“I understand why it is a good idea to screen for Critical Congenital Heart Disease, but what is pulse oximetry screening, and how, when and where will this screening test be done?“
Click below for basic facts about pulse oximetry screening. If you have questions that are not answered here, or if you would like more information about this screen, please ask your medical care provider or contact the Wisconsin SHINE Project.
Pulse Oximetry Screening: Basic Facts (Click to expand)
All babies born in Wisconsin should be screened for Critical Congenital Heart Disease, including babies admitted to the NICU and babies born outside the hospital.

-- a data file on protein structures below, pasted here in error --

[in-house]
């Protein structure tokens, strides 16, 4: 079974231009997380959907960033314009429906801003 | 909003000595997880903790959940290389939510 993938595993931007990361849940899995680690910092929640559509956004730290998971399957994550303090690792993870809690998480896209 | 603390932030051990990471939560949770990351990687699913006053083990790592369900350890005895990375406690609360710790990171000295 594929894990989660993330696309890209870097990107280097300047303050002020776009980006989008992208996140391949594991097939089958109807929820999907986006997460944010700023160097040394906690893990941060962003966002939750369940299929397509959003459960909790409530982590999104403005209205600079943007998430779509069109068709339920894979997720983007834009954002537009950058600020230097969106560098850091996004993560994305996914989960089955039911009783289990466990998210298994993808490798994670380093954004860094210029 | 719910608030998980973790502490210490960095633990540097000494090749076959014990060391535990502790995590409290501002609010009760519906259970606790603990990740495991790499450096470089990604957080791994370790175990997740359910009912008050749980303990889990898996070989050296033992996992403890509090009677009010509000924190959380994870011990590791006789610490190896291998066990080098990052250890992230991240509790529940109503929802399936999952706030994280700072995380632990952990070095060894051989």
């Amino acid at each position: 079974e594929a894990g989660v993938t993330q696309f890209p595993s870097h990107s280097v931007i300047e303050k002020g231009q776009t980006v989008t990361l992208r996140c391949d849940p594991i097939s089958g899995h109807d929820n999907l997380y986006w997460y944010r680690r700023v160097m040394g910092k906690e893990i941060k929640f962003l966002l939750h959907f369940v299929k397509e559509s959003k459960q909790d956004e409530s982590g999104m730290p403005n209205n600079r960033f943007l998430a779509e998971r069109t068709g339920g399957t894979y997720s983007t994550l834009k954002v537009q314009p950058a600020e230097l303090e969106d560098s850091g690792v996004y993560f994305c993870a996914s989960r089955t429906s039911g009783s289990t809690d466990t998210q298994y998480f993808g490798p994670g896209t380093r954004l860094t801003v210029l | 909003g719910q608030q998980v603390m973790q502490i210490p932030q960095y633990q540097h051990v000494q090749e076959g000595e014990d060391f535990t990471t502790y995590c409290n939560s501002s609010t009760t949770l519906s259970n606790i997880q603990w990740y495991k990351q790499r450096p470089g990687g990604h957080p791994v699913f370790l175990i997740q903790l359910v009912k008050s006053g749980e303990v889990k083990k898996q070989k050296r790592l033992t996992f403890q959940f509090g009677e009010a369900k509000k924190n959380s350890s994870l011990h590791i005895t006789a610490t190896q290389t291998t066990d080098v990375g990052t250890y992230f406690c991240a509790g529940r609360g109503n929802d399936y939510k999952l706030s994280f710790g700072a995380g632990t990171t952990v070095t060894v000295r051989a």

Pulse oximetry is a painless and non-invasive way to measure the amount of oxygen in blood. Light is passed through the skin and measured by a sensor to determine the percent oxygen saturation. Babies with an abnormally low oxygen saturation in their blood will need further testing for critical congenital heart disease.
|Pass||Pulse oximetry reading greater than 95% in either hand or foot and difference between hand and foot <= 3% is an immediate pass and no further testing is needed.|
|Fail||Pulse oximetry reading less than 90% anywhere anytime is an immediate fail and baby requires further evaluation.|
|Repeat||If the pulse oximetry reading is between 90-94% in right hand AND foot or if there is >3% difference between two sites the screen will be repeated one hour later. At the repeat screen the baby can pass, fail, or require one more repeat screen an hour later. After the third screen the baby must either pass or fail. Pulse oximetry between 90-94% in right hand AND foot or >3% difference between two sites on the third screen is considered a fail.|